Thursday 1 May 2014

Mismatch between international education league table and the realities of the economy.

I'm having an OECD, PISA educational league tables moment. Or, to be more precise: an OECD, PISA, educational league tables AND UK politicians moment.

There is a mismatch between the politicians' constant league-table-itis, going on about how 'we' are slipping down or up or standing still and how this is entirely due to this or that educational method, this or that party in power, this or that structure of schools...and so on. Most of it is bullshit because the tables do not compare like with like, they never tell us whether the differences in position on the league table are 'significant' or not, and the factors they try to correlate the league table positions with  (eg who is in power, or educational method) are usually so nebulous, or so specific, that they can't relate to one year's sample testing.

All that to one side, isn't there a mismatch between what is going on in the economy and what the league tables are supposedly about which is, in theory, higher and higher achievement and standards. So, on the one hand, we have an economy being made attractive to employers by creating a low-pay labour force, many of whom are on zero-hour contracts, or so-called 'self-employed' but are in reality part-time receivers of low fees.

So, in reality Tory austerity Britain is not looking for a high-skills, high achieving population as a whole. It's looking for a large sector who will passively accept low income.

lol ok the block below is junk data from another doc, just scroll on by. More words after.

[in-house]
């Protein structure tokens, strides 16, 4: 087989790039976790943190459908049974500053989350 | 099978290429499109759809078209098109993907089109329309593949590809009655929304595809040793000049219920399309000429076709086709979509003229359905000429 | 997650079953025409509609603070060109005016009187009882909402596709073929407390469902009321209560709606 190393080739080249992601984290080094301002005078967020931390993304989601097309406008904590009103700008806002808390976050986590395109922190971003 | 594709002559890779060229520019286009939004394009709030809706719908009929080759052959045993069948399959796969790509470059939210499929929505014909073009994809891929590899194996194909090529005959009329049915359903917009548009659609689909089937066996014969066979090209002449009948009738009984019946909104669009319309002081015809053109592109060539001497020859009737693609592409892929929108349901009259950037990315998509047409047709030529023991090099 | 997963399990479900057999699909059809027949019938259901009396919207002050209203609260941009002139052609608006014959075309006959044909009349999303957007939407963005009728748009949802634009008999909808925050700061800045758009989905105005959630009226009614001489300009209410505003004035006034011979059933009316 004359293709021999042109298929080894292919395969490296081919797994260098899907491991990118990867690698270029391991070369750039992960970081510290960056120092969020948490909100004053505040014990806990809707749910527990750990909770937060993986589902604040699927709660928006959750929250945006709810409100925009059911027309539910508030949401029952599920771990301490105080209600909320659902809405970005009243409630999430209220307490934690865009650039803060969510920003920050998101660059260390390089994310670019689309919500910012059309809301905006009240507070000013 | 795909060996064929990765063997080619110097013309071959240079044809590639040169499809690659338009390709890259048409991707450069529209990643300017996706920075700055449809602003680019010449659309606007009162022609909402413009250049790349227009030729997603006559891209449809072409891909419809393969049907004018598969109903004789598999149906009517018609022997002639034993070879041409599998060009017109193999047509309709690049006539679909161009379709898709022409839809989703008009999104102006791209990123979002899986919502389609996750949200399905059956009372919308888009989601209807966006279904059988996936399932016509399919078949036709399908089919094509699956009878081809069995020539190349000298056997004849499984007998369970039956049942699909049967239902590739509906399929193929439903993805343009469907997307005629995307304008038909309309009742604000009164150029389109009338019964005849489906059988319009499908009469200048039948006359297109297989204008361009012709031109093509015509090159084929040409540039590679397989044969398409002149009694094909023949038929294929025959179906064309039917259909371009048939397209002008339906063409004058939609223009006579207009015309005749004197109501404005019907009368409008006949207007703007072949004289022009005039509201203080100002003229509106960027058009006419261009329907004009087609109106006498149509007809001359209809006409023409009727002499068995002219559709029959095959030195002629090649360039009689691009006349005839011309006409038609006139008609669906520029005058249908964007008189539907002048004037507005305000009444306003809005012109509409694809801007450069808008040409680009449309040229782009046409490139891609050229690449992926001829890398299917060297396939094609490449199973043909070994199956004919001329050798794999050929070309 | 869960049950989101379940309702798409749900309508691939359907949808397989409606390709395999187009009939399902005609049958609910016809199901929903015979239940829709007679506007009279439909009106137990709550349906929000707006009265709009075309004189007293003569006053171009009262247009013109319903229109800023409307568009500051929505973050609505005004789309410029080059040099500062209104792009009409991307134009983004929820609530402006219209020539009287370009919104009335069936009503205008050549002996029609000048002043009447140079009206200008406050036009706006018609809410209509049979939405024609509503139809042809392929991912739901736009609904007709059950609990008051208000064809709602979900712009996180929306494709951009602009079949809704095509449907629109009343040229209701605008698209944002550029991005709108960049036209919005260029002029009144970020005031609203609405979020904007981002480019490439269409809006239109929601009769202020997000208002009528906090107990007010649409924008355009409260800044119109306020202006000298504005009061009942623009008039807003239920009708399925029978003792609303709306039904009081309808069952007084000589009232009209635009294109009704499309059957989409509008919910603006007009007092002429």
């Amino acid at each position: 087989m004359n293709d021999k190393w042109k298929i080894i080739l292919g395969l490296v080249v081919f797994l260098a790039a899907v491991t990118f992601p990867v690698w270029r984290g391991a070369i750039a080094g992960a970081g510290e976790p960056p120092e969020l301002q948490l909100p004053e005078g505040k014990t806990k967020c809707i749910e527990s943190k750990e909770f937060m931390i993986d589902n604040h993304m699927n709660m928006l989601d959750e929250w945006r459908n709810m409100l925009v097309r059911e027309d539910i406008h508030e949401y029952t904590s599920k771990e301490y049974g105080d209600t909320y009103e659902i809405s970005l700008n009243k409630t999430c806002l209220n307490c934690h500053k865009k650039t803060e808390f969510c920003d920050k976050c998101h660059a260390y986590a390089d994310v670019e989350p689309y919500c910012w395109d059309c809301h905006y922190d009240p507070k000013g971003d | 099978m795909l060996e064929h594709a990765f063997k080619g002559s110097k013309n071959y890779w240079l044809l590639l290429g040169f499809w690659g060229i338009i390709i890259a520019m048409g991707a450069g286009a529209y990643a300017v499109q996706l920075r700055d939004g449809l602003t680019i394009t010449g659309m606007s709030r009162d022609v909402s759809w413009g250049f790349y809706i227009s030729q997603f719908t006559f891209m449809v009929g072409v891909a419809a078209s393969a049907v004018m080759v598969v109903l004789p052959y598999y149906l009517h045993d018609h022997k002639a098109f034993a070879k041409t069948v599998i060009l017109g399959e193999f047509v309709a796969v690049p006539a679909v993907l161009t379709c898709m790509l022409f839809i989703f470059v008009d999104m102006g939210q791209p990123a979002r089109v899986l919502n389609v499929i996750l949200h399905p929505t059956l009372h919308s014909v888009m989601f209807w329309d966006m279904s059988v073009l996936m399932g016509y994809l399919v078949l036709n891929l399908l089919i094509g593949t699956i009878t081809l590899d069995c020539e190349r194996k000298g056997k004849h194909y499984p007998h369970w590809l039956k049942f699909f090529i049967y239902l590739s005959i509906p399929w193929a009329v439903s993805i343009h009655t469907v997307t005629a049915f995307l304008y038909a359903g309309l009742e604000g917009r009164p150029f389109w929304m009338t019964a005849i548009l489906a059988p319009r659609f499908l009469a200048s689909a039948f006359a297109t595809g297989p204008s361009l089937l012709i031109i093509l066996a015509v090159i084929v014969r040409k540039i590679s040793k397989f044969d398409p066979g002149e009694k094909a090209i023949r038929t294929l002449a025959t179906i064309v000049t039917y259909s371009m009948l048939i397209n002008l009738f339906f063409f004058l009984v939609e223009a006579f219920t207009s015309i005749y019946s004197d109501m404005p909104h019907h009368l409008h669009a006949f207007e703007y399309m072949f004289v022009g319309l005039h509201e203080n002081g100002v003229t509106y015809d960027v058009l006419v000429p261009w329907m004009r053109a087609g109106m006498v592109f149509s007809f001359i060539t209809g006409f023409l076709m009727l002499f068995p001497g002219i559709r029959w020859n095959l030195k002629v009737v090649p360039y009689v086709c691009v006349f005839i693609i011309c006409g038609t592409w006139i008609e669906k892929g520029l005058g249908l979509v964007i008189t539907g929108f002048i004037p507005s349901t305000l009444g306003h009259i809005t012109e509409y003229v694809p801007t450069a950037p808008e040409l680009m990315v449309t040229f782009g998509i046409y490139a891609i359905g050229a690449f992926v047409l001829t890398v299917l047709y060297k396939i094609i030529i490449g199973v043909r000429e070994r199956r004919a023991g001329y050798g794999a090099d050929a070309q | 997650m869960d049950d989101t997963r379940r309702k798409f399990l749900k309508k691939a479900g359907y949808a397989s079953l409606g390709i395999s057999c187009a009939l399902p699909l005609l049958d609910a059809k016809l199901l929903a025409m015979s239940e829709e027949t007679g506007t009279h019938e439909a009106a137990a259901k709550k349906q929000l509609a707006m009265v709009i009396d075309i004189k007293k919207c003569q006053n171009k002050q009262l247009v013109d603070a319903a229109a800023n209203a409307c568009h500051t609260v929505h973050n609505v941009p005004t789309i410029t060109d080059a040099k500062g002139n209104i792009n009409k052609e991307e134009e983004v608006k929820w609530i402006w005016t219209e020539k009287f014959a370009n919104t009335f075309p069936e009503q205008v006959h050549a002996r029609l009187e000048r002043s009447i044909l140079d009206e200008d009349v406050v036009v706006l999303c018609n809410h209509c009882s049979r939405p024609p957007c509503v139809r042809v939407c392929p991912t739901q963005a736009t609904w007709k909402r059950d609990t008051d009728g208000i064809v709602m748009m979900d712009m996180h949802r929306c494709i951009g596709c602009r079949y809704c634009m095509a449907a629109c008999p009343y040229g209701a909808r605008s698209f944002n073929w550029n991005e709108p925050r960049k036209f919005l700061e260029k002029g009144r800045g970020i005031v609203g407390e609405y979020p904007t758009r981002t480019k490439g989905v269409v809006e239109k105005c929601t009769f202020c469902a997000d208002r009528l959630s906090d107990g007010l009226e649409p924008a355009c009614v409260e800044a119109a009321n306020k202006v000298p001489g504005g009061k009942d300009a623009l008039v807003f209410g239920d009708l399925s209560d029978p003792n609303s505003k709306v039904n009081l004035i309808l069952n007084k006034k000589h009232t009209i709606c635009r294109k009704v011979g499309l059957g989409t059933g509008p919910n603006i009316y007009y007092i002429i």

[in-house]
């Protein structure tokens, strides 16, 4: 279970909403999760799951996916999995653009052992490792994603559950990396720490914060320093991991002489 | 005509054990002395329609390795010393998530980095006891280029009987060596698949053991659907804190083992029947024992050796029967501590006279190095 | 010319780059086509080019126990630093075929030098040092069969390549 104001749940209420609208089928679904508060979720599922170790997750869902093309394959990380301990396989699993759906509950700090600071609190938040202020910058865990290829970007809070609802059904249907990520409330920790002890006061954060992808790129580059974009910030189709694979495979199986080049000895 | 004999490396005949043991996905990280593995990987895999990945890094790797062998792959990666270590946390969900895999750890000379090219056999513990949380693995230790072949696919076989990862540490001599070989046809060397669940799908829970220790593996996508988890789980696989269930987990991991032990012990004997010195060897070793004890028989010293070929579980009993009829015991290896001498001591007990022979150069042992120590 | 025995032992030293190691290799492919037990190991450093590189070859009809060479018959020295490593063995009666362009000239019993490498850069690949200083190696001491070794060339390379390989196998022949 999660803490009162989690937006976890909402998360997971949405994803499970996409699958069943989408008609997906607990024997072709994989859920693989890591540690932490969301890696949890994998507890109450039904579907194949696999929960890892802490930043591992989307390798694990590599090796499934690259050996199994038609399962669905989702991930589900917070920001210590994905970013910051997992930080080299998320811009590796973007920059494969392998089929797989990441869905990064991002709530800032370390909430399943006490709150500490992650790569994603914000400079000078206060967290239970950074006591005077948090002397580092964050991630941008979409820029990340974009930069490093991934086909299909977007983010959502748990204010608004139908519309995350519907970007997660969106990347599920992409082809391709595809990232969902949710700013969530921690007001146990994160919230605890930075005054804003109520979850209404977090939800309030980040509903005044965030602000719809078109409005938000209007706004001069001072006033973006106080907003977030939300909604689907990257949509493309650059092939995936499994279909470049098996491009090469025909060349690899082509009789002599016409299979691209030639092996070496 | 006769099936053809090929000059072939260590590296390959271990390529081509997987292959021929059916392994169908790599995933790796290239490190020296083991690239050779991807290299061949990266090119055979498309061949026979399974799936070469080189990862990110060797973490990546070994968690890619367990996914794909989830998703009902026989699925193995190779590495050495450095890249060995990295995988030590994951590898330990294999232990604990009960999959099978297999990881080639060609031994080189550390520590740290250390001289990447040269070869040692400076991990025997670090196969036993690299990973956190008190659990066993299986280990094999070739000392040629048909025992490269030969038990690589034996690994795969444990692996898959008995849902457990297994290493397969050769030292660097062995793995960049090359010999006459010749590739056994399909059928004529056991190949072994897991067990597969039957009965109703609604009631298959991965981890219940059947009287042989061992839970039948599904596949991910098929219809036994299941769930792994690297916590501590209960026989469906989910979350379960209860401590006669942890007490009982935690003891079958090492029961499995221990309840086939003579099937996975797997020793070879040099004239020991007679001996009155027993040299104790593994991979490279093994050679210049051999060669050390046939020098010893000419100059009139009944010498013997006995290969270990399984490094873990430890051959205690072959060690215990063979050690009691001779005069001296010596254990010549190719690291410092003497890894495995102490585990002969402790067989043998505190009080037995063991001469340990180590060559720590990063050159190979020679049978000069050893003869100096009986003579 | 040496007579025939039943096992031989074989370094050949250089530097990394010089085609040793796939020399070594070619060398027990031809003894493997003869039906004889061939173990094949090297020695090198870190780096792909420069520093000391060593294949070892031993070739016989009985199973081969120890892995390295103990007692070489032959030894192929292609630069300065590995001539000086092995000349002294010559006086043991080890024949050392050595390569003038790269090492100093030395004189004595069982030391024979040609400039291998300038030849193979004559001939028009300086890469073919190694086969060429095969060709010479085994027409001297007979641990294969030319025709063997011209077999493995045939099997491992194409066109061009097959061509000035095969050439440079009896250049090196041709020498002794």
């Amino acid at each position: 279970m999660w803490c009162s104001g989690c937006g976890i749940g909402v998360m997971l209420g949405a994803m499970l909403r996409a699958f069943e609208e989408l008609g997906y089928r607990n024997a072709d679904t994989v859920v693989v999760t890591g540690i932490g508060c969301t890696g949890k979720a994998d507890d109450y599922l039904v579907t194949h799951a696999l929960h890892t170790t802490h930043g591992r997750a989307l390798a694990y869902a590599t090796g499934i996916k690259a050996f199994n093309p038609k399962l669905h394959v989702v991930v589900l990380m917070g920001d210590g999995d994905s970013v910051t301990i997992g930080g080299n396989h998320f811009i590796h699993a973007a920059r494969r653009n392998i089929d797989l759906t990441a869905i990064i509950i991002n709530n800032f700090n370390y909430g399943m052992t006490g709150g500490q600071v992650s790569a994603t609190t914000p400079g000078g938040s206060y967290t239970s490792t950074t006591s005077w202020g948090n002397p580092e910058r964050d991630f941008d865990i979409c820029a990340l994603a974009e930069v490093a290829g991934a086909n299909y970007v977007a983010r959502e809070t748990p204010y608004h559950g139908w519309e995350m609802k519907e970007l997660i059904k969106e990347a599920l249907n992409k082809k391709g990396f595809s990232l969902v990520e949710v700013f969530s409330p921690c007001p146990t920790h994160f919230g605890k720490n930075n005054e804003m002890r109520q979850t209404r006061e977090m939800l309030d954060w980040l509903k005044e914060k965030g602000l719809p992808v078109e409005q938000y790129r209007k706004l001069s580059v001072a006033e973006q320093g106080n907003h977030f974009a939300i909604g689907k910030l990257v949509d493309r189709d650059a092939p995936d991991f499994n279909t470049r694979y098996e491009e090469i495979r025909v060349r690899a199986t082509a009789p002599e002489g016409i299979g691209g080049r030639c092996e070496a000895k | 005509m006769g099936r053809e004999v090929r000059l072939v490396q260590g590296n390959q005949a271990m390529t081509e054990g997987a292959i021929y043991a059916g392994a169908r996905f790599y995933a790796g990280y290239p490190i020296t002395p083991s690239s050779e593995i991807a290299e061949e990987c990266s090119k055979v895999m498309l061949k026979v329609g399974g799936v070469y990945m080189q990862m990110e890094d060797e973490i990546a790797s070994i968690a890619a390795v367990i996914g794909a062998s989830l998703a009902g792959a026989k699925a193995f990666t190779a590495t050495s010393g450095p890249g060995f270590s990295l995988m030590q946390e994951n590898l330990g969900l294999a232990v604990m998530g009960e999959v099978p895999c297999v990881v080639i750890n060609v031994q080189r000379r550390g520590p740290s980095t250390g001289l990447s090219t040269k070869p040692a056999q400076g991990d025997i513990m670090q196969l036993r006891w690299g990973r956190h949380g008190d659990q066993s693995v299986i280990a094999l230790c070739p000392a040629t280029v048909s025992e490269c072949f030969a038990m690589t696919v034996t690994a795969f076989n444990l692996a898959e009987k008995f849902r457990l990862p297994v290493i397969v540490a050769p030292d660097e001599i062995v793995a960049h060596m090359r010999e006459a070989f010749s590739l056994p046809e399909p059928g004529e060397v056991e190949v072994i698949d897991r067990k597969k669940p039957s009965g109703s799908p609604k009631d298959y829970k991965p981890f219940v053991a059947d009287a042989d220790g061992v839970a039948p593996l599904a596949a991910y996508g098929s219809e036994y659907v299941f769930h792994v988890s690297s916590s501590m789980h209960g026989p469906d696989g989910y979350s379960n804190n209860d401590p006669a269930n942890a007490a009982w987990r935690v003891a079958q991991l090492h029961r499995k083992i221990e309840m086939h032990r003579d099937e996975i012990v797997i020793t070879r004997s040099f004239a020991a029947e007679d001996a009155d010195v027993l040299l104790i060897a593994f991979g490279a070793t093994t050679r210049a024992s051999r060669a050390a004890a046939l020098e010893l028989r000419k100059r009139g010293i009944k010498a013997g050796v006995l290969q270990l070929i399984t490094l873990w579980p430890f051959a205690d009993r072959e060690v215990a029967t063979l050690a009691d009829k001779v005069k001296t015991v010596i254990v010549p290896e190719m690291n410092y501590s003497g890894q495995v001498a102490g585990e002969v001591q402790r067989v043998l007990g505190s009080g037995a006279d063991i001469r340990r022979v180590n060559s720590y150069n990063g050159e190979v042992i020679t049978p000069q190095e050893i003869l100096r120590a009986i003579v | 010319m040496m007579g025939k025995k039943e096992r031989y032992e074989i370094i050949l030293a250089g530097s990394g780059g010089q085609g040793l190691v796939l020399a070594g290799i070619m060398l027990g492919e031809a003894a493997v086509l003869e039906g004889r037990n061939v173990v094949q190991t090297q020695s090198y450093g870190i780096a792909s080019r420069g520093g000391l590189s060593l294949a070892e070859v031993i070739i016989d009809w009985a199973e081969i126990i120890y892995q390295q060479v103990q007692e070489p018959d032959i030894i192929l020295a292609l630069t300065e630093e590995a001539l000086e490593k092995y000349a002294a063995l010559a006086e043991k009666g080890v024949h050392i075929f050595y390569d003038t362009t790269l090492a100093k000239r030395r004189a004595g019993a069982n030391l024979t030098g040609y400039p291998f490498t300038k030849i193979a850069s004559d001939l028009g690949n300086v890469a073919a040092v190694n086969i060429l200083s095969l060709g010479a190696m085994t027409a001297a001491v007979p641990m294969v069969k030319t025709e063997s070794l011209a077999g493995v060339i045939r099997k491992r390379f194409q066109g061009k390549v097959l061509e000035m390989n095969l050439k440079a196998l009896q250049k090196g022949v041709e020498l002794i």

Now the question is how does a government 'achieve' that? 

One way is to create an education system which pretends to reward all the pupils with the possibility of getting to know a lot and to get great grades, whilst hiding from them that the system pre-judges how many will pass, and through subtle systems of selection, exclusion, private education, pretty well guarantees who will get those great grades.

Meanwhile, great grades or not, wealth itself is not only restricted to a tiny, tiny minority, it largely stays in the hands of those families who inherit that wealth.

Then, back with the idea of a high-skill economy. Surely an economy that is skewed towards financial services and gambling - sorry I mean lending money - it is not based on 'high skills'. I met a banker who had made millions during the bubble and he was clearly bright and a bit of a wide boy but one thing he wasn't was 'high skill' in the sense that educationalists mean. He didn't have a vast array of knowledge and skills to do with science, the humanities or technology. Quite the opposite. He was someone who had learned very quickly how to blag and lie. What he had done is learn how to sell debt packages in a way that people didn't know they were buying them. He had the skills of a market stall holder who sells crap whilst telling people that he's selling top quality gear.

As I say, there's a mismatch between high-achievement propaganda linked to international league tables, and the realities of the economy.